(Delivered on 7 Mar 2019)
Enhancing our Flight Information Region (FIR) Management – Pritam Singh
Chairman, discussion about the Singapore Flight Information Region (FIR) have come under the spotlight again in recent times, particularly with Malaysia’s intention to impose a military training above Pasir Gudang and announcement to, I quote, “take back”, unquote, parts of the Singapore FIR from our management. Some quarters in Indonesia have similarly lobbied to reclaim sovereignty of the Singapore FIR over the Riau Islands for several years now.
Sir, FIR management is fundamentally about providing smooth and efficient air traffic control services with aviation safety being the topmost consideration, not sovereignty. Singapore has been known internationally to manage its FIR efficiently and impartially. Realigning parts of the Singapore FIR to mirror territorial boundaries would risk creating a severely fragmented airspace around Singapore with serious aviation safety risks for all users. With six airports including international airports in Johor, Batam and Bintan within 50 nautical miles of Singapore, a fragmented FIR will raise the risk of mishaps and accidents.
How does the Ministry currently manage flights inbound and outbound flights to international airports in close proximity to Singapore, and have our neighbours have raised any issues with our management of the Singapore FIR thus far.
I would also like to seek an update on the Ministry’s initiatives to better manage our airspace. Some years ago, a Centre of Excellence Air Traffic Management Fund of $200m was set up. What has been the draw-down rate of this fund and what other measures does the Government have lined up to ensure that the Singapore maintains its status as a premier FIR manager. What has been the Government’s experience working together with the UN weather agency, the World Meteorological Organisation since its establishment in Singapore in 2017 in benefiting the weather-sensitive aviation sector towards aviation safety? Finally, can the Ministry provide an update on the use of space-based very high frequency (VHF) communications for air traffic management in the Singapore FIR.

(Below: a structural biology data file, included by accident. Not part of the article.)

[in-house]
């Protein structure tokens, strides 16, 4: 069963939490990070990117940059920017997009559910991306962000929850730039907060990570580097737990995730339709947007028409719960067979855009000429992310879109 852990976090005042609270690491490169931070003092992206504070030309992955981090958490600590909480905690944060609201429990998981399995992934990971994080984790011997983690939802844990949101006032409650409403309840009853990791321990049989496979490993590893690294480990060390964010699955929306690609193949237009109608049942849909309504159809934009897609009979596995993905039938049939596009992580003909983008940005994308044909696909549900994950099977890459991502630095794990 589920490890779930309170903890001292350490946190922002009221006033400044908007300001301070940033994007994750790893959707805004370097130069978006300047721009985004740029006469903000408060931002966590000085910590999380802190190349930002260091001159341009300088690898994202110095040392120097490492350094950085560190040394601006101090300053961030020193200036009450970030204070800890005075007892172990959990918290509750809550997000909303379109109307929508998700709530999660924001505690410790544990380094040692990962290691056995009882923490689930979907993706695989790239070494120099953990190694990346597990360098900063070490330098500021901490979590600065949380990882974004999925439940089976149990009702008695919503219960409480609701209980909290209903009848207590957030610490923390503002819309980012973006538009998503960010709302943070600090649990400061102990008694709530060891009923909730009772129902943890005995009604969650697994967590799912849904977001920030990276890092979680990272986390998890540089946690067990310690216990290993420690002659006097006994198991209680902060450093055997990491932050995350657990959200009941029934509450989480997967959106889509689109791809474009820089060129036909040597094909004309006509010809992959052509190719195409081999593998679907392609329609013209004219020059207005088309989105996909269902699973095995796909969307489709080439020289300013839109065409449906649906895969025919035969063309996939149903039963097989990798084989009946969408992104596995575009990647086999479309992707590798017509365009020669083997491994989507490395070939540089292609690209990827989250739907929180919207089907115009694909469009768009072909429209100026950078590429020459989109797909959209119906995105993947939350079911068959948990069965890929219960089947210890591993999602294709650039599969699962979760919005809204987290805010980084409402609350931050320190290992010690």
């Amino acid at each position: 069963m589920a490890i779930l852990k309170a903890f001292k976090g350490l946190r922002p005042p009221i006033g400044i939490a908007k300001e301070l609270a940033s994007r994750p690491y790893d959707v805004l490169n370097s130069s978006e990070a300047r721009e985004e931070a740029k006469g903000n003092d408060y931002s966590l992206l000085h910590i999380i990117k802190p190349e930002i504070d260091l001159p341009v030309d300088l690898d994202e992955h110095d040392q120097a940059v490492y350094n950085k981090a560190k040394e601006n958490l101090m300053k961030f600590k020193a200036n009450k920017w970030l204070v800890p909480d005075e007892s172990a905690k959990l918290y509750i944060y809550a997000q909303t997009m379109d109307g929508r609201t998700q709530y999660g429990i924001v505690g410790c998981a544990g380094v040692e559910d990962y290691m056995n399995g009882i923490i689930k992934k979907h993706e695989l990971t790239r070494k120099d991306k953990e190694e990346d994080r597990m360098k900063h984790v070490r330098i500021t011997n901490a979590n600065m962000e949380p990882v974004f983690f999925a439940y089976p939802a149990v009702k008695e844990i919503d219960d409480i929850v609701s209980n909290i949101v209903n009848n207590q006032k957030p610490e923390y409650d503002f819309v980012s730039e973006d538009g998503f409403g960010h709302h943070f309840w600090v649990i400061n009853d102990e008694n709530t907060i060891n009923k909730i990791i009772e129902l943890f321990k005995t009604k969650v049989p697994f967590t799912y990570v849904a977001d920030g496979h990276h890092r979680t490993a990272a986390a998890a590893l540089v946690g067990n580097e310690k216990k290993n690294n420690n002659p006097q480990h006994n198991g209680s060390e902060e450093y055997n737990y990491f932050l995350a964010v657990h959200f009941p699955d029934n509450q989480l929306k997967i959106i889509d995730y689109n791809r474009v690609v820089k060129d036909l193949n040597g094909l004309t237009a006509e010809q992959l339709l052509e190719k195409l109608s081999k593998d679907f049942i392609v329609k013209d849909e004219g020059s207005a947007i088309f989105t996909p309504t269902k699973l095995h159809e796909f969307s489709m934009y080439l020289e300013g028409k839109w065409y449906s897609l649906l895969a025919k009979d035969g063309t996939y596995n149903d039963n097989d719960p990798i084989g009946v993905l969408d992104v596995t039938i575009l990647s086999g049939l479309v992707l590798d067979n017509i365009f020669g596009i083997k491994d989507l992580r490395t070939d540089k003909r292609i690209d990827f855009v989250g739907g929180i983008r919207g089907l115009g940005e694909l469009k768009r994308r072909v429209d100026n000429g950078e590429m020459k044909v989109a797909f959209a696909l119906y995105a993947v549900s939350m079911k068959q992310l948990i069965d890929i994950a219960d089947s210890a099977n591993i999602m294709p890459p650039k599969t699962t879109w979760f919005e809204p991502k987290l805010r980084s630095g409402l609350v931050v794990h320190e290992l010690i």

Putting Commuters First – Dennis Tan
Since my Adjournment Motion speech on 15 January 2019, train delays are still taking place. For example, a train fault at Marsiling MRT station during the morning rush hour on 22 January lasted an hour, causing delays for commuters traveling in both directions. Just yesterday there was a train fault on Downtown line during the morning rush hours. More can still be done to minimise train delays of any lengths. Please allow me to revisit some of the points I made in my earlier speech.
Mean kilometres between failures (or in short MKBF) has been much talked about. However, these MKBF statistics, while an internationally recognized indicator for rail reliability, does not include delays of not more than 5 minutes.
The ministry has been silent about keeping track of the many delays of not more than 5 minutes. Delays, whether long or short, have potential ripple-effects that can snowball, meaning that these train delays affect other activities and constitute an economic cost to all involved. Singapore must continue to drive reliability even higher and as I have argued previously, we need to go beyond the current MKBF metrics in our reliability measurement approach.
The Network Capacity Factor continues to be of concern. With rail capacity expected to double by 2030, the NCF will no doubt be only rising and help contribute to future rising fare prices. We should review this. We must also pay close attention to the impact of such fare hikes on vulnerable groups.
We need to enhance service quality including better punctuality for trains as well as more accurate and timely displays of train delays. We also need to ensure better monitoring of service quality, including through independently measured service quality experience by customers that could be a factor in the PTC’s fare review formula, which is currently not the case.
The profitability of Public Transport Operators should also be a factor in the PTC’s fare review formula. The current Productivity Extraction Factor should be redefined to account for PTO’s profitability. Accounting for profitability will be more equitable for commuters.